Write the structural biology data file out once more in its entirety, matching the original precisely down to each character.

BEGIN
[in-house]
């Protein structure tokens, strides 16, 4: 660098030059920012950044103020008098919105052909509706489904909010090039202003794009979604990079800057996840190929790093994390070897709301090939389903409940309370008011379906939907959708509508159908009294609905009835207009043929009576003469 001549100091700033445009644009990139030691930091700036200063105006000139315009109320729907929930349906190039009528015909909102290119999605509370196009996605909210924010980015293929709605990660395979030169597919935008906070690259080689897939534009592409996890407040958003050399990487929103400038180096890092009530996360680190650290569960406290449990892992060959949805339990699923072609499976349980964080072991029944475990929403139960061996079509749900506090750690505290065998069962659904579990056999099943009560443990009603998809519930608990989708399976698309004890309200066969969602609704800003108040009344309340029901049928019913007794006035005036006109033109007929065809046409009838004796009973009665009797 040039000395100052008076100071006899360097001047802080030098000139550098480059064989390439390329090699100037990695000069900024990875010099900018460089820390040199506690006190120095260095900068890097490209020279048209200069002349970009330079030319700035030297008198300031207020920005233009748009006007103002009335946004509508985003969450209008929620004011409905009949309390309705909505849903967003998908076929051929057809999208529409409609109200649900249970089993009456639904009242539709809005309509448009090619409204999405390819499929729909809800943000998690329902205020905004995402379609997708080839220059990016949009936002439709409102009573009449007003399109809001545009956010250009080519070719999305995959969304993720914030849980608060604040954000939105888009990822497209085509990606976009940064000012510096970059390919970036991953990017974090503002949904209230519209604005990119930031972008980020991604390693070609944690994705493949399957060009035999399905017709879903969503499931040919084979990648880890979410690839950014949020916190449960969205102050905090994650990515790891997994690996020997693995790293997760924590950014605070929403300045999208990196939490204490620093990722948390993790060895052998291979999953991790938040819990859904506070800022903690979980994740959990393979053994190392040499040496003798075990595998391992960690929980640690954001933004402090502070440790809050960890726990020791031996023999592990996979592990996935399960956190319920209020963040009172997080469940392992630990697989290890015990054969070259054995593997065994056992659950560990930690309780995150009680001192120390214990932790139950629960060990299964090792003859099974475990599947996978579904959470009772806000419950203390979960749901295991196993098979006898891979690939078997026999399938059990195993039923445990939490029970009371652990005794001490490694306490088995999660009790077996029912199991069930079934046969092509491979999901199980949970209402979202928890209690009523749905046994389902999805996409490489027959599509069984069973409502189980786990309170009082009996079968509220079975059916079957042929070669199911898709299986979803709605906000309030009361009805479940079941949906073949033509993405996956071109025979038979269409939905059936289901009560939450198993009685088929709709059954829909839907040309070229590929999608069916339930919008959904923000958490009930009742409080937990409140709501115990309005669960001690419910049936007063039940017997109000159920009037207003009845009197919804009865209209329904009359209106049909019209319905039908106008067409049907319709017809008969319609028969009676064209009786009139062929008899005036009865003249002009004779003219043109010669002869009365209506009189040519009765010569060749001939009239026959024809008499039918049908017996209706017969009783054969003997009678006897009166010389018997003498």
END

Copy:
[in-house]
């Protein structure tokens, strides 16, 4: 660098030059920012950044103020008098919105052909509706489904909010090039202003794009979604990079800057996840190929790093994390070897709301090939389903409940309370008011379906939907959708509508159908009294609905009835207009043929009576003469 001549100091700033445009644009990139030691930091700036200063105006000139315009109320729907929930349906190039009528015909909102290119999605509370196009996605909210924010980015293929709605990660395979030169597919935008906070690259080689897939534009592409996890407040958003050399990487929103400038180096890092009530996360680190650290569960406290449990892992060959949805339990699923072609499976349980964080072991029944475990929403139960061996079509749900506090750690505290065998069962659904579990056999099943009560443990009603998809519930608990989708399976698309004890309200066969969602609704800003108040009344309340029901049928019913007794006035005036006109033109007929065809046409009838004796009973009665009797 040039000395100052008076100071006899360097001047802080030098000139550098480059064989390439390329090699100037990695000069900024990875010099900018460089820390040199506690006190120095260095900068890097490209020279048209200069002349970009330079030319700035030297008198300031207020920005233009748009006007103002009335946004509508985003969450209008929620004011409905009949309390309705909505849903967003998908076929051929057809999208529409409609109200649900249970089993009456639904009242539709809005309509448009090619409204999405390819499929729909809800943000998690329902205020905004995402379609997708080839220059990016949009936002439709409102009573009449007003399109809001545009956010250009080519070719999305995959969304993720914030849980608060604040954000939105888009990822497209085509990606976009940064000012510096970059390919970036991953990017974090503002949904209230519209604005990119930031972008980020991604390693070609944690994705493949399957060009035999399905017709879903969503499931040919084979990648880890979410690839950014949020916190449960969205102050905090994650990515790891997994690996020997693995790293997760924590950014605070929403300045999208990196939490204490620093990722948390993790060895052998291979999953991790938040819990859904506070800022903690979980994740959990393979053994190392040499040496003798075990595998391992960690929980640690954001933004402090502070440790809050960890726990020791031996023999592990996979592990996935399960956190319920209020963040009172997080469940392992630990697989290890015990054969070259054995593997065994056992659950560990930690309780995150009680001192120390214990932790139950629960060990299964090792003859099974475990599947996978579904959470009772806000419950203390979960749901295991196993098979006898891979690939078997026999399938059990195993039923445990939490029970009371652990005794001490490694306490088995999660009790077996029912199991069930079934046969092509491979999901199980949970209402979202928890209690009523749905046994389902999805996409490489027959599509069984069973409502189980786990309170009082009996079968509220079975059916079957042929070669199911898709299986979803709605906000309030009361009805479940079941949906073949033509993405996956071109025979038979269409939905059936289901009560939450198993009685088929709709059954829909839907040309070229590929999608069916339930919008959904923000958490009930009742409080937990409140709501115990309005669960001690419910049936007063039940017997109000159920009037207003009845009197919804009865209209329904009359209106049909019209319905039908106008067409049907319709017809008969319609028969009676064209009786009139062929008899005036009865003249002009004779003219043109010669002869009365209506009189040519009765010569060749001939009239026959024809008499039918049908017996209706017969009783054969003997009678006897009166010389018997003498």